Our Pediatric Sports Medicine team put together these videos to provide information for you.
The meniscus is a C-shaped cartilage in the knee joint that helps protect the bearing surface of the knee. We are now seeing meniscal tears more often in children and young adults participating in sports, when a sudden twisting of the knee, pivoting or deceleration causes a tear in the cartilage. Signs of a torn meniscus include pain, swelling, stiffness, clicking or popping in the knee joint. Meniscal tears can also happen in conjunction with injuries to other knee ligaments.
The most appropriate treatment depends on the location, size and pattern of the tear. Some meniscal tears can heal without surgery, but tears that cause continued pain, locking or instability of the knee often are treated with arthroscopic surgery.
When appropriate, we use minimally invasive surgical techniques to repair or trim the torn parts of the meniscus. This can help to preserve the shock-absorbing function of the meniscus, which supports the long-term health of the knee joint.
Rehabilitation and recovery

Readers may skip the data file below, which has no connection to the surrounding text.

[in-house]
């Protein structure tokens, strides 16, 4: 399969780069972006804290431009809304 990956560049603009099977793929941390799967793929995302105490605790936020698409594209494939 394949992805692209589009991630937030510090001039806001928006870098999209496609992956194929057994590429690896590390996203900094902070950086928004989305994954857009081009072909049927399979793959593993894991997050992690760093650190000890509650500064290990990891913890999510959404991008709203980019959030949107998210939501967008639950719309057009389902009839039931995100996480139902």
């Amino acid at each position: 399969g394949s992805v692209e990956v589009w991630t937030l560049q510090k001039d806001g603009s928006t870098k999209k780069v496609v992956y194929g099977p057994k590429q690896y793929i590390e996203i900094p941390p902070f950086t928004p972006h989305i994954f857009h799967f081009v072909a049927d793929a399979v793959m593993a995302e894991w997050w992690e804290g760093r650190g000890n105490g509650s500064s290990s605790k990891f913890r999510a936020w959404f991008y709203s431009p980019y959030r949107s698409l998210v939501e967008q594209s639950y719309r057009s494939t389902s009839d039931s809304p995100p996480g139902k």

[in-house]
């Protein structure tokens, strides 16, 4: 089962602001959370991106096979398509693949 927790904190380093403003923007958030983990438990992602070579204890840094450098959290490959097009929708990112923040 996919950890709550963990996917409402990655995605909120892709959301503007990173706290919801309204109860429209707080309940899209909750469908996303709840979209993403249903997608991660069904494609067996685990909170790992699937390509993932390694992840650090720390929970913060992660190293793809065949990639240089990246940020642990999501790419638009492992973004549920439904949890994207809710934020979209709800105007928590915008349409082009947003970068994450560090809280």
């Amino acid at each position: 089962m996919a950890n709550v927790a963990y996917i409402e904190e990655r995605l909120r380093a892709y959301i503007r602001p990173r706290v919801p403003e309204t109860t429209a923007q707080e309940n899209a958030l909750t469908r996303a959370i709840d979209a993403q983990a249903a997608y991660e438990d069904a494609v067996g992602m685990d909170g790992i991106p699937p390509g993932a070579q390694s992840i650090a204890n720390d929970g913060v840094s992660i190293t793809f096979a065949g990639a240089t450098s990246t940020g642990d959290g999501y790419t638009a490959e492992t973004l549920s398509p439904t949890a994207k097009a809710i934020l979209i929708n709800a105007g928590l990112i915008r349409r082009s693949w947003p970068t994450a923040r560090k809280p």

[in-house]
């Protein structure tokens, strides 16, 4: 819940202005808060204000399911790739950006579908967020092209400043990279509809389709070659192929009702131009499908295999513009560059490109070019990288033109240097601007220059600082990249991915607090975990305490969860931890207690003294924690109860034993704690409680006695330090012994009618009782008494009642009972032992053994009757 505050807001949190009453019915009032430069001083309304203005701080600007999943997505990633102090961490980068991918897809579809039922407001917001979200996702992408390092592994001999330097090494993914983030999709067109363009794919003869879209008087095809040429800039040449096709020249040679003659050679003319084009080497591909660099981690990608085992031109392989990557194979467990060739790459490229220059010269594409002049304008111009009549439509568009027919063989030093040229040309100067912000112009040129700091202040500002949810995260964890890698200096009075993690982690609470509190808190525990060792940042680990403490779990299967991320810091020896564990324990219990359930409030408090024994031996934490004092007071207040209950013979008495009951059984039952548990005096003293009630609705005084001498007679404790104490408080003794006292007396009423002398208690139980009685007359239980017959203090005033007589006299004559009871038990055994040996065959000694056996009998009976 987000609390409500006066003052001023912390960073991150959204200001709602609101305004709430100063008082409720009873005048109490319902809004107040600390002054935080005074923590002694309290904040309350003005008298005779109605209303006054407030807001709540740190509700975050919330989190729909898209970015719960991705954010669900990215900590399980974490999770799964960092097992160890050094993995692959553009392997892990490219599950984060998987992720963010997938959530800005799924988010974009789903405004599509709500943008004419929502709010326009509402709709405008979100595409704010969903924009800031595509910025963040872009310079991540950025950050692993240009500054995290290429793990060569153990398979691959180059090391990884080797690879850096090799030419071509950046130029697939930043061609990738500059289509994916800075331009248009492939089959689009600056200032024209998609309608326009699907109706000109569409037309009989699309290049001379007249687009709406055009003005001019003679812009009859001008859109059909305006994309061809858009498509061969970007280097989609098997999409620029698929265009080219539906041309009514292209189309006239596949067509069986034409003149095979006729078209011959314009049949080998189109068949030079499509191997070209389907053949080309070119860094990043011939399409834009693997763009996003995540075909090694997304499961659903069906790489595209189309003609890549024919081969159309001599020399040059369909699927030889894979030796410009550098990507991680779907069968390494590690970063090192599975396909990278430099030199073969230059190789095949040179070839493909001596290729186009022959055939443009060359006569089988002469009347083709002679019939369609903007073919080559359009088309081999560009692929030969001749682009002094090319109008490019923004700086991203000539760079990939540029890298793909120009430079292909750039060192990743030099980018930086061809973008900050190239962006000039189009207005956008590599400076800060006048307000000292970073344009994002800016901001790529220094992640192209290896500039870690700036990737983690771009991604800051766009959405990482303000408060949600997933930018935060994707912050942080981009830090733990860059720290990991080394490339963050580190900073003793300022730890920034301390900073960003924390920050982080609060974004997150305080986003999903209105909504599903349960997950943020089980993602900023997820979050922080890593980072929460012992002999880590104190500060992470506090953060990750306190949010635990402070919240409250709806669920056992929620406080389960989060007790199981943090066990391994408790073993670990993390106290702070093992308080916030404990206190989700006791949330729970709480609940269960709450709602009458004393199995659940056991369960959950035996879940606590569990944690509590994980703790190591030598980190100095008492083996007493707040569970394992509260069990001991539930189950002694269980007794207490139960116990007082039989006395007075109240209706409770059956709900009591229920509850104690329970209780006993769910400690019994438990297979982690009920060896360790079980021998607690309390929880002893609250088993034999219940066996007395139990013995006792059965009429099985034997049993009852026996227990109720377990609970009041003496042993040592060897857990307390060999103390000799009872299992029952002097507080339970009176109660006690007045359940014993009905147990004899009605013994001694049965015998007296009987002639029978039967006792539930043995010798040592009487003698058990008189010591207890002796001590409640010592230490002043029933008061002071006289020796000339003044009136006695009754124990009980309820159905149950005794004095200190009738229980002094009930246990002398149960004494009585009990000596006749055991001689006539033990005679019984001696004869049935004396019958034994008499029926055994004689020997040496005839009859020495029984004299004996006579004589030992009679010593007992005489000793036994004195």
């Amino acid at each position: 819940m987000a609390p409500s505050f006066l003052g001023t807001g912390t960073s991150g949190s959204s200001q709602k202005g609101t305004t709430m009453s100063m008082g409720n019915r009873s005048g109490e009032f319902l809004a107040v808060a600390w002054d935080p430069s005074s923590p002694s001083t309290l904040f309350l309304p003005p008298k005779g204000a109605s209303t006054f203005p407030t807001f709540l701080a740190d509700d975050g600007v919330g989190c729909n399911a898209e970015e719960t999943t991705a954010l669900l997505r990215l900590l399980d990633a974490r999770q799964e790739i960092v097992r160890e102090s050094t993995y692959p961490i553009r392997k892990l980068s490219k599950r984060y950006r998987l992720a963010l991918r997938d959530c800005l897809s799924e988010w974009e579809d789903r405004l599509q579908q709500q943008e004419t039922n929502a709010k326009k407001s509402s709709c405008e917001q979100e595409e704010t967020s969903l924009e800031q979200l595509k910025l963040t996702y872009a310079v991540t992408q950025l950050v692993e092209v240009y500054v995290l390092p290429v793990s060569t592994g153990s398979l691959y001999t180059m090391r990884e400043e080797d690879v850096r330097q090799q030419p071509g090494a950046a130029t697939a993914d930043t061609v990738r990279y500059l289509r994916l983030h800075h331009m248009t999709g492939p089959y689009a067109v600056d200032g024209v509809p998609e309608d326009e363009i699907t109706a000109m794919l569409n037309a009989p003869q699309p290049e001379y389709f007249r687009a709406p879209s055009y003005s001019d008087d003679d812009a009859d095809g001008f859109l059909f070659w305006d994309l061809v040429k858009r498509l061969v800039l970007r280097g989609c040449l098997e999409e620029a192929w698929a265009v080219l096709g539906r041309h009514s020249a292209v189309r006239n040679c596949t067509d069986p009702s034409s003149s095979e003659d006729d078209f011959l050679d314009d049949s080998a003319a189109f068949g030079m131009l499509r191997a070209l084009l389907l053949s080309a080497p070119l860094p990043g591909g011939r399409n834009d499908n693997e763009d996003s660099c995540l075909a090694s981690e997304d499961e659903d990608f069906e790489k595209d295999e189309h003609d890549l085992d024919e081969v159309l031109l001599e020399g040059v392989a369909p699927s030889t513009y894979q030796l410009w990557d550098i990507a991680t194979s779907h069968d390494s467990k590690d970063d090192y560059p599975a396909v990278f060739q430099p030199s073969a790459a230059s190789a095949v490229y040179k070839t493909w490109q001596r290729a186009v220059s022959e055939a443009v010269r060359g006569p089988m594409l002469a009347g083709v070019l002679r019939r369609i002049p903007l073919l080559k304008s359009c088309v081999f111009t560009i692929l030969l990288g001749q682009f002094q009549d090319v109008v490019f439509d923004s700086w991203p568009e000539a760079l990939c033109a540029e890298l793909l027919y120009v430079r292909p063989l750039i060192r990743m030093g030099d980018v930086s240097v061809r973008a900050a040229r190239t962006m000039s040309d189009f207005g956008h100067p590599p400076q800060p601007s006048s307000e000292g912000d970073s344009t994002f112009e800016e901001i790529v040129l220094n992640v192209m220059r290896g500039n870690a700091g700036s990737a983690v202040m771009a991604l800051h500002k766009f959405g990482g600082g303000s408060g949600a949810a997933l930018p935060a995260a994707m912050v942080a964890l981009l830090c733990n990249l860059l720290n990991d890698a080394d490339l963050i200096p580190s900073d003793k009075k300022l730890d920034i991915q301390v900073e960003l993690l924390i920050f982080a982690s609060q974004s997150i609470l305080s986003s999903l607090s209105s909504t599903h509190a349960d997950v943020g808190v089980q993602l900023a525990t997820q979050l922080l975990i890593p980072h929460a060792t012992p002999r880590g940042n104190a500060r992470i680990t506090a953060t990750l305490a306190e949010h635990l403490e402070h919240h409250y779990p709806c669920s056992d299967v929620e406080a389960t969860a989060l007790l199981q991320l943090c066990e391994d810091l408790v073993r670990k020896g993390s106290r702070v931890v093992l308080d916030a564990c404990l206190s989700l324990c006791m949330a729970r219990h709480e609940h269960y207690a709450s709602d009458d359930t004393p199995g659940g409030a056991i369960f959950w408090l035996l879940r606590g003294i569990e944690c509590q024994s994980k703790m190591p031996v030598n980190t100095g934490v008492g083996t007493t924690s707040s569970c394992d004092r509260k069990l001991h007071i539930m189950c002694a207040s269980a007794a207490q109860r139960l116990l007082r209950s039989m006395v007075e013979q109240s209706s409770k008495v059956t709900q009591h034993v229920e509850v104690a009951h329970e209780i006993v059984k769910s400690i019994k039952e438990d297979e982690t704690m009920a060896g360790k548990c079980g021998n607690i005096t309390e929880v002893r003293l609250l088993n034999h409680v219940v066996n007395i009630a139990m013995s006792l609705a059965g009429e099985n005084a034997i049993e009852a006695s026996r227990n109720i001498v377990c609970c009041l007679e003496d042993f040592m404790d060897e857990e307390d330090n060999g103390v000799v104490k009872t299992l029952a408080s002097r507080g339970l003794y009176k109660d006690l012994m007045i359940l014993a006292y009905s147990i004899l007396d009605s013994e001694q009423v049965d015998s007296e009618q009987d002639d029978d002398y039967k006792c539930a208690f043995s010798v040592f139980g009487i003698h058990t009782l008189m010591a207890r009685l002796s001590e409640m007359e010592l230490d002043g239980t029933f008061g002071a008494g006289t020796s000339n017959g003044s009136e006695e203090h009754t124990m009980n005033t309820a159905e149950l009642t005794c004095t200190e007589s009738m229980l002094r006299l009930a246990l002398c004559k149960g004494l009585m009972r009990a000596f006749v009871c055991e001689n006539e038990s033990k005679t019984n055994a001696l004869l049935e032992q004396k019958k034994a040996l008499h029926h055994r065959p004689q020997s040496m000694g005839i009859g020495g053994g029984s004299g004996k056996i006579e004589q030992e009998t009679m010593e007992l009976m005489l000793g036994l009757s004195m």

Most patients are typically able to return to activity three to six months after surgery. We work with our patients to develop a care and therapy plan that meets their individual needs.
If your child has knee pain and you’re concerned he or she may have a meniscal tear, call 727-76SPORT to schedule an appointment with our Sports Medicine physicians, who will determine a diagnosis and recommend further treatment.
If your child has been diagnosed with a meniscal tear and you would like to schedule a consultation with one of our orthopaedic surgeons, call Children’s Orthopaedic and Scoliosis Surgery Associates (COSSA), L.L.P., at 727-898-2663. Surgical treatment for sports injuries at Johns Hopkins All Children’s is provided by the surgeons at COSSA.
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